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FCA outlines fees and conduct standards for consumer buy-to-let

by: Samantha Partington
  • 05/02/2015
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FCA outlines fees and conduct standards for consumer buy-to-let
Firms carrying out business which will fall under the newly formed consumer buy-to-let category brought about by the European Mortgage Credit Directive (MCD), will need to register with the FCA from September.

The forewarning comes from the regulator’s consultation paper which is proposing how the business will be managed from the 21 March 2016.

The FCA said it expects that the majority of firms which deal with consumer buy-to-let borrowers will already be registered with them and will hold the necessary permissions.

These firms will be able to go through a streamlined process of registration. But, the small proportion which aren’t, for example new entrants, will be questioned more thoroughly. Firms will be told in Q3 this year how to register.

The fees for registering and the Financial Ombudsman Service levy which firms will have to pay are up for consultation but as a guideline the FCA has proposed a periodic flat fee structure rather than a fee attached to volumes.

Registered brokers could face a periodic fee of £250 while lenders may be charged £500. The FOS levy is expected not to exceed £100 per registered firm.

Borrowers dubbed ‘accidental landlords’ will fall into the consumer category highlighting their need for regulatory protections as it was not their intention to rent out a home they once lived in.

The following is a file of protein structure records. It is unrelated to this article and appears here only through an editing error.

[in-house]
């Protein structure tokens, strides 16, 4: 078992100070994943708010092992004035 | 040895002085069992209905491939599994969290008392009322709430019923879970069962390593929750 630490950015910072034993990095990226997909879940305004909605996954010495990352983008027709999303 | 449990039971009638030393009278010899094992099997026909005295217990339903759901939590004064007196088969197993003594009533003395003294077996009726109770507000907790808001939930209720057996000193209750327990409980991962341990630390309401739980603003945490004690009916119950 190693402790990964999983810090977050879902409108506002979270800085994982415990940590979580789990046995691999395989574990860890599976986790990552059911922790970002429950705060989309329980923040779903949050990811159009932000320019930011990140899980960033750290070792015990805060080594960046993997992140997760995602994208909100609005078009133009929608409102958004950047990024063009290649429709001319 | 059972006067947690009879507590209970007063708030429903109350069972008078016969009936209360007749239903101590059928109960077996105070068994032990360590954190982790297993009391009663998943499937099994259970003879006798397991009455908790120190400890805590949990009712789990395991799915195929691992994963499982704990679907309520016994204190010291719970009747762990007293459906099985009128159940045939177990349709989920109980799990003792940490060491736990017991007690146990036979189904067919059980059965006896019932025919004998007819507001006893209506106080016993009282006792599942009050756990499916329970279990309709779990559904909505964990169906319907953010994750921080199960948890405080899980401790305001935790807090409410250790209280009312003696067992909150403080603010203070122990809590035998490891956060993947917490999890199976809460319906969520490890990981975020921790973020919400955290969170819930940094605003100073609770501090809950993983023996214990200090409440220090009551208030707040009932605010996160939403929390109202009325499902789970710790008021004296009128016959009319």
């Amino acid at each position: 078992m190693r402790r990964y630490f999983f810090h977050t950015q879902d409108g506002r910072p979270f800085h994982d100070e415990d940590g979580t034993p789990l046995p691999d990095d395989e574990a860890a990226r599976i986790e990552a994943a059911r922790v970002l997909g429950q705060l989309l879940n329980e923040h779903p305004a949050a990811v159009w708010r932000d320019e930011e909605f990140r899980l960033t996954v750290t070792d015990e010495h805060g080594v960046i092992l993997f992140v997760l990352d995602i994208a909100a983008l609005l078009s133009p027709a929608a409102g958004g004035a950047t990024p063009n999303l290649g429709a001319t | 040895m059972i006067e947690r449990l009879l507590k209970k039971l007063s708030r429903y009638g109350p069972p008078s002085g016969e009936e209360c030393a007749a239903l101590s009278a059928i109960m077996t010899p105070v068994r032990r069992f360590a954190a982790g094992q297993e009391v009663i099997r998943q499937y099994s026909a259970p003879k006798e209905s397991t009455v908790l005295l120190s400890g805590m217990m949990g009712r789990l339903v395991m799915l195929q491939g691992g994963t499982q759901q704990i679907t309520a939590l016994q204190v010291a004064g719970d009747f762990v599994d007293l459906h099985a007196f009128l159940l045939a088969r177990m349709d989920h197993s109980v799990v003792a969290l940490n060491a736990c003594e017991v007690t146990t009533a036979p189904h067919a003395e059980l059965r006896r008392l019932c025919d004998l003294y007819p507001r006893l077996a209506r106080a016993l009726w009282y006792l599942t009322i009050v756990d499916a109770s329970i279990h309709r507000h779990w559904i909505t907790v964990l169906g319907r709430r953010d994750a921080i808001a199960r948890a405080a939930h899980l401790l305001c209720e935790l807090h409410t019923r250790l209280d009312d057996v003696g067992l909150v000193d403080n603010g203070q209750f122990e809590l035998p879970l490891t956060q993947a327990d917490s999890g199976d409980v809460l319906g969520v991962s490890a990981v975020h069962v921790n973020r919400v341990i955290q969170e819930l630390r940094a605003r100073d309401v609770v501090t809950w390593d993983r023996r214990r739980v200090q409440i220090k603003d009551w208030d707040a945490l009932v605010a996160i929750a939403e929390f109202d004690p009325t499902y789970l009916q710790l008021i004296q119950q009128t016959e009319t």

To comply with the MCD this type of lending activity must become regulated.

In its final rules on the legislation which will enshrine the MCD into UK law, the government clarified that if a buy-to-let loan on a property has been bought for business purposes and for the sole purpose of letting it out, it can remain unregulated.

Equally, if the borrower has never lived in it and has a portfolio of properties, this remains unregulated.

Lenders can also confirm a loan is unregulated if the borrower signs a declaration saying they are acting wholly for business purposes and the provider has no reason to think this is incorrect.

Firms which carry out consumer buy-to-let activity will be expected to meet several conduct standards including the obligation to assess the creditworthiness of the borrower but no mention of the assessment of affordability was made.

The consultation, launched today, will run for six weeks. Anyone interested in commenting should send a response by 19 March. Click HERE to send your response.

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